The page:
Electric Car Battery Repair

Can You Use Any Charger With Any Cell Phone, Laptop, Camera, or Tablet? 

Every mobile phone, notebook, and tablet appear to come with their own charger.  If you’re like me, you have probably compiled quite a few chargers through the years.  So the question becomes: is it safe to use a charger with your phone, notebook, camera, or tablet computer that isn’t the original manufacturer’s charger that came with the device?

Types of Chargers

In this article, we will concentrate on three types of chargers: notebook chargers, micro USB chargers (these are used with telephones, tablet computers, and cameras), and Apple Lightning Connectors.  Although some devices have chargers using a slightly different head or charging cable, these are the most common.

Laptop chargers are fairly unique to the device they come with.  However, there can be some generic chargers that boast the ability to be interchanged between notebooks.  This always requires changing of the charger”head” and may not be the optimal charging amperage or voltage to your device.

Micro USBs are theoretically designed to be interchangeable, and are standard in most smartphones, Android apparatus, and tablets.  Micro USB chargers typically have the same voltage, but may draw various amps.  I will explain this further later and how to know whether the charger is safe to use (based on its listed amps and voltage).

Apple Lightning Connectors are standard on all new Apple devices, including iPads and iPods. For older devices with a 30-pin charge port, a connector can be used to charge with the Lightning Connector.

The Plugs Must Be The Same

In order for a charger to be used on a different device, it’s essential that the plug  of the charger (the”head”) fit snugly to the charging port of the device.  Micro USBs are the same across the board as far as charging heads, whilst laptop chargers are usually specific to both make and model.  However, the plug fitting securely is just one part of this equation.

Somewhere on the power brick of the charger you’ll get a label with the charger’s voltage (V) and amperage (A).  For other types of chargers, like a smartphone charger, this information is usually found at the bottom of the charger, in which it would meet the wall.  For the device you’re trying to charge, the voltage and amperage required will be found on the battery that came with the device or on the manufacturer’s website.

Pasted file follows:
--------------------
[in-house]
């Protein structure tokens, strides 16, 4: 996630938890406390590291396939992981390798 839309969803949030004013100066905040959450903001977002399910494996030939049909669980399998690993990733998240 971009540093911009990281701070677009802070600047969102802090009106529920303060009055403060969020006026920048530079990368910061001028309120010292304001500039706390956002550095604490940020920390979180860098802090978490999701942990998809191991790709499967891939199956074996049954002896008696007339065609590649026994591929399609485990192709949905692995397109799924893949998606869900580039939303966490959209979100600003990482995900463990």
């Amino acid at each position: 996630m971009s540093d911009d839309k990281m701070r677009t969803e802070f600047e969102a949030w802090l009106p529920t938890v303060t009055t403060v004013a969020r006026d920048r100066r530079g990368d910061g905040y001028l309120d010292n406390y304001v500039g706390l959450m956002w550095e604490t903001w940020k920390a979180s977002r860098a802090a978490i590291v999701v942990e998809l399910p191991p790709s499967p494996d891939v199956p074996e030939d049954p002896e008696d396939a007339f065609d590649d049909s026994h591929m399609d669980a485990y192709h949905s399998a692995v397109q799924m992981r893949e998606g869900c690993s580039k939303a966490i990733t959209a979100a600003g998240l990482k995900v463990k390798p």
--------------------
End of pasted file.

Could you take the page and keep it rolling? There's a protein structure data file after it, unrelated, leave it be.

Voltage is how much power the charger will draw into the device, or just how much is being”pushed” to the device by the charger.  A phone will usually pull up to approximately 5V, while a laptop can pull up to 25V.  A charger must equal the voltage needed by the device.  This is important: drawing too high a voltage could short out the device and potentially even begin a fire, while too low a voltage will fail to charge the battery.

Amperage is how fast power is”pulled” to the apparatus, or how much electricity is used by the device.  The quantity of volts will never change, but the amount of amps that the system pulls may change based on how hard the unit is working.  The number that you locate on the battery that came with your device will be the maximum amount of amps which may be pulled from the device.  The number found on the charger is how many amps can be pulled at once. If a device is paired with a charger which can’t support the amp requirement, it can burn out the power source and kill the apparatus.

So if you have a modern USB device (smart phone, tabletcomputer, or camera) you can plug into a high-amperage USB port and enjoy faster charging (so long as the voltage is equal).  *Site Note: if you have an older device, it may not work with USB ports that employ the new Battery Charging Specification.

If The Micro USB  Charger’s Voltage Is Not 5v…

Some devices might have their voltage listed using a plus/minus on it like that: 5v +- 5%.  If this is true, you may use a charger rated at 4.75 to 5.25v because that rating is telling you is that the device can take 5v minus 5% of 5v = 4.75 volts  OR  5v and 5% of 5v = 5.25 volts.  So this means anything between 4.75 t0 5.25v is safe to use (as long as the amperage of the charger is equivalent to or greater than the device’s listed amperage).

An interesting thing to note is chargers supply a higher voltage than the batteries that they charge.  That’s pretty much how they work.  There has to be a voltage differential to generate the necessary current flow in the proper way to charge the battery.  If you look at your vehicle, it’s a 12V battery, but average alternators provide 13.8 to 14.4V charging voltage to the battery.

The issue with knockoffs, especially cheap knockoffs, is that they often don’t support the energy needs of the apparatus, or aren’t built to keep a steady flow securely.  Overall, it’s better to stick with the charger designed for the device you are using.

Now You Know How To Safely & Effectively Swap Chargers

I hope this article was able to assist you.  Now you know how to safely and effectively use a charger that did not come with your smart phone, notebook, camera, tabletcomputer, or other apparatus.  Make sure you follow what we said and you should be good to go!